During the last few years Sandy and I haven’t explored the lights as much as we used to. Not sure why. Up until Christmas week itself this year, we hadn’t at all. But you know, I got the itch at 5 PM a few days before Christmas. I placed my newly acquired smart phone in my pocket and did something I’d never done before. Namely, look at the lights not through a car window but on foot. Sandy decided to stay home. Her loss.

It was neat-o walking around my suburban neighborhood at night. That’s something I rarely do. Funny thing . . . people and houses don’t disappear after the sky turns black. I passed a couple of joggers, a couple of walkers and a couple more walkers holding leashes. Dogs were attached to the leashes. I saw kids running around their houses, people pulling into and out of their driveways. Wow, I’ve got to get outside more. Life’s a-buzzing aplenty.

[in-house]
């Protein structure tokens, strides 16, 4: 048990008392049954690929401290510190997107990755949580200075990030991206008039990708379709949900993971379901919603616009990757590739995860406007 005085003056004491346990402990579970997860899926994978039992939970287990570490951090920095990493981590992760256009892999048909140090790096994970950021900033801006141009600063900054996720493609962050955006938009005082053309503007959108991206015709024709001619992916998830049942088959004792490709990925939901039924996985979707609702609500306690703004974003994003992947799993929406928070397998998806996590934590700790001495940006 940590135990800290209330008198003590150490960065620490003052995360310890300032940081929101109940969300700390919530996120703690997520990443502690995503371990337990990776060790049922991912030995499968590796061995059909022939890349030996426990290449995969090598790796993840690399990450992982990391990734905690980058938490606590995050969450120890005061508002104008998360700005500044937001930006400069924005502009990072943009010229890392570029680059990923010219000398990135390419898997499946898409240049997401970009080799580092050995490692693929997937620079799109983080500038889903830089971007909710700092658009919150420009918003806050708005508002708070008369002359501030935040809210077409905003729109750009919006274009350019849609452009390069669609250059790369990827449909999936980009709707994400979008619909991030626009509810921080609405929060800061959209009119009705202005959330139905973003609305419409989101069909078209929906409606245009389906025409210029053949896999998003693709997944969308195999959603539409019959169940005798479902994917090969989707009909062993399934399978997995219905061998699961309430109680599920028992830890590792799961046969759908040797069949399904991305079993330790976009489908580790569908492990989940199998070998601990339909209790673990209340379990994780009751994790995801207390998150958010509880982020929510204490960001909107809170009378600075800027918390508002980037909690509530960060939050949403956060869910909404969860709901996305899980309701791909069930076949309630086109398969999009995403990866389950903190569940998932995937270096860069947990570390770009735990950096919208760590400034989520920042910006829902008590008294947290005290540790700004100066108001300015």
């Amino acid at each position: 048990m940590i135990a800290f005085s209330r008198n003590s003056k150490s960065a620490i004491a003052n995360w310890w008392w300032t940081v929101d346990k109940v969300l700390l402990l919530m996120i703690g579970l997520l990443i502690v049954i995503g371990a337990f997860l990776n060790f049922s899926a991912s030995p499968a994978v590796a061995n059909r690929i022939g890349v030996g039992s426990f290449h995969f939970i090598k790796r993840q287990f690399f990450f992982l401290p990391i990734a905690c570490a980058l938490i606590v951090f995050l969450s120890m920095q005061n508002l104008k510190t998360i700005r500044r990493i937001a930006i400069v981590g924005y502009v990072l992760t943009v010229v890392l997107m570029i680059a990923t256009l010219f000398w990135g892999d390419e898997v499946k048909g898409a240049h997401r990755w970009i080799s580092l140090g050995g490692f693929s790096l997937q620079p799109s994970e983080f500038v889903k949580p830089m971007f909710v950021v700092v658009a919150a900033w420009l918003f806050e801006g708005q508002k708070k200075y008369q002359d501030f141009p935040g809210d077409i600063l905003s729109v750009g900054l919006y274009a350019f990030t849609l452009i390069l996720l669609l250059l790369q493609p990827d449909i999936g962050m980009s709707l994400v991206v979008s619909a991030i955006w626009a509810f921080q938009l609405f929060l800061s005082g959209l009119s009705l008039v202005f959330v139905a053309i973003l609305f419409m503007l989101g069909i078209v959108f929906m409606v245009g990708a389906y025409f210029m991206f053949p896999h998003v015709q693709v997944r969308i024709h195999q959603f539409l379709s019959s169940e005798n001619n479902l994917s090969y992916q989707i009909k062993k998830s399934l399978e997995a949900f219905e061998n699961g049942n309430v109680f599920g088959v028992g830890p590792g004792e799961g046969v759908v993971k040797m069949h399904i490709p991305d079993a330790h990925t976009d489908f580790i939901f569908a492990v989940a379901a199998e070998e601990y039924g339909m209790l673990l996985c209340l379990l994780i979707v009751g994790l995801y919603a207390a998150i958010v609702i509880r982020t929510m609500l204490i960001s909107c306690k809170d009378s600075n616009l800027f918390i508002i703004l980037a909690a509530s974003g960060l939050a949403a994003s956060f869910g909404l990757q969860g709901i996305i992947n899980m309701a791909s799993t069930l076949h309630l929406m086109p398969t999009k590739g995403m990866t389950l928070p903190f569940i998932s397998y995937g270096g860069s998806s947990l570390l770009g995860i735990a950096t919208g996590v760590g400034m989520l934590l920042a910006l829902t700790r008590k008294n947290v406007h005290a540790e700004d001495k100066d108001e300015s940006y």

And I also saw the lights. My neighborhood largely consists of modest wood-shingled and brick houses, nine or so on each side of each block and spaced about 15 feet apart. In other words, the blocks have a tidy layout and are crowded with homes, conditions that are ripe for a mighty fine dose of Christmas lights. Assuming, of course, that plenty of the houses are occupied by Christians who don’t mind climbing ladders and who have a sense for colors and patterns that work well together. Happily, all of this was the case. Many of the homeowners in my community did a lovely job decorating their properties. I walked for blocks and blocks and had a good ol’ time taking in beauty and snapping photos with my phone. This non-Christian thanks those homeowners for bestowing such presents upon him. Here are some examples of their artistic work. Before I forget though, let me mention two things. First, a larger image will open if you click on any photo. Second, please don’t be shy about sharing this article (sharing buttons are below the photographs).